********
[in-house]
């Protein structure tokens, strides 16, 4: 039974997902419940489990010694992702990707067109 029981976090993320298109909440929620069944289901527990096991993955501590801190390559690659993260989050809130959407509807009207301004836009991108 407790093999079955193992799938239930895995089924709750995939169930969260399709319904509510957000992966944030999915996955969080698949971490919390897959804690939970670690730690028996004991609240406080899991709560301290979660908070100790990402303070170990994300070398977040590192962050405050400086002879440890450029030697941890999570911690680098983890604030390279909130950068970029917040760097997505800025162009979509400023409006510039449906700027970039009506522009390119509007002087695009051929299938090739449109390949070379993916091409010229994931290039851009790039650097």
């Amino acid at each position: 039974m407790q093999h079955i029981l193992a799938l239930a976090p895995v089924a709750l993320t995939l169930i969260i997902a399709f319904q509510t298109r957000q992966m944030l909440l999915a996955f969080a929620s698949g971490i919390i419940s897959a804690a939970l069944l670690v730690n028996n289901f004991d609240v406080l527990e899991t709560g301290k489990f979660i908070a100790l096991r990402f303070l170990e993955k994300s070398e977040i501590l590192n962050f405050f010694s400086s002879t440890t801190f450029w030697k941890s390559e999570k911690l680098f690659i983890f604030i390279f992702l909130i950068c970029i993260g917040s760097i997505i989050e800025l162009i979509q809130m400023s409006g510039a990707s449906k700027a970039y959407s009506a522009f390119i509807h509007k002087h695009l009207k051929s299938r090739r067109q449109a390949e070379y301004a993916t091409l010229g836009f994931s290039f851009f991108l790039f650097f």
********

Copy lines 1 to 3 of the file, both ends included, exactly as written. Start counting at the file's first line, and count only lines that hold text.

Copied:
[in-house]
């Protein structure tokens, strides 16, 4: 039974997902419940489990010694992702990707067109 029981976090993320298109909440929620069944289901527990096991993955501590801190390559690659993260989050809130959407509807009207301004836009991108 407790093999079955193992799938239930895995089924709750995939169930969260399709319904509510957000992966944030999915996955969080698949971490919390897959804690939970670690730690028996004991609240406080899991709560301290979660908070100790990402303070170990994300070398977040590192962050405050400086002879440890450029030697941890999570911690680098983890604030390279909130950068970029917040760097997505800025162009979509400023409006510039449906700027970039009506522009390119509007002087695009051929299938090739449109390949070379993916091409010229994931290039851009790039650097």
């Amino acid at each position: 039974m407790q093999h079955i029981l193992a799938l239930a976090p895995v089924a709750l993320t995939l169930i969260i997902a399709f319904q509510t298109r957000q992966m944030l909440l999915a996955f969080a929620s698949g971490i919390i419940s897959a804690a939970l069944l670690v730690n028996n289901f004991d609240v406080l527990e899991t709560g301290k489990f979660i908070a100790l096991r990402f303070l170990e993955k994300s070398e977040i501590l590192n962050f405050f010694s400086s002879t440890t801190f450029w030697k941890s390559e999570k911690l680098f690659i983890f604030i390279f992702l909130i950068c970029i993260g917040s760097i997505i989050e800025l162009i979509q809130m400023s409006g510039a990707s449906k700027a970039y959407s009506a522009f390119i509807h509007k002087h695009l009207k051929s299938r090739r067109q449109a390949e070379y301004a993916t091409l010229g836009f994931s290039f851009f991108l790039f650097f």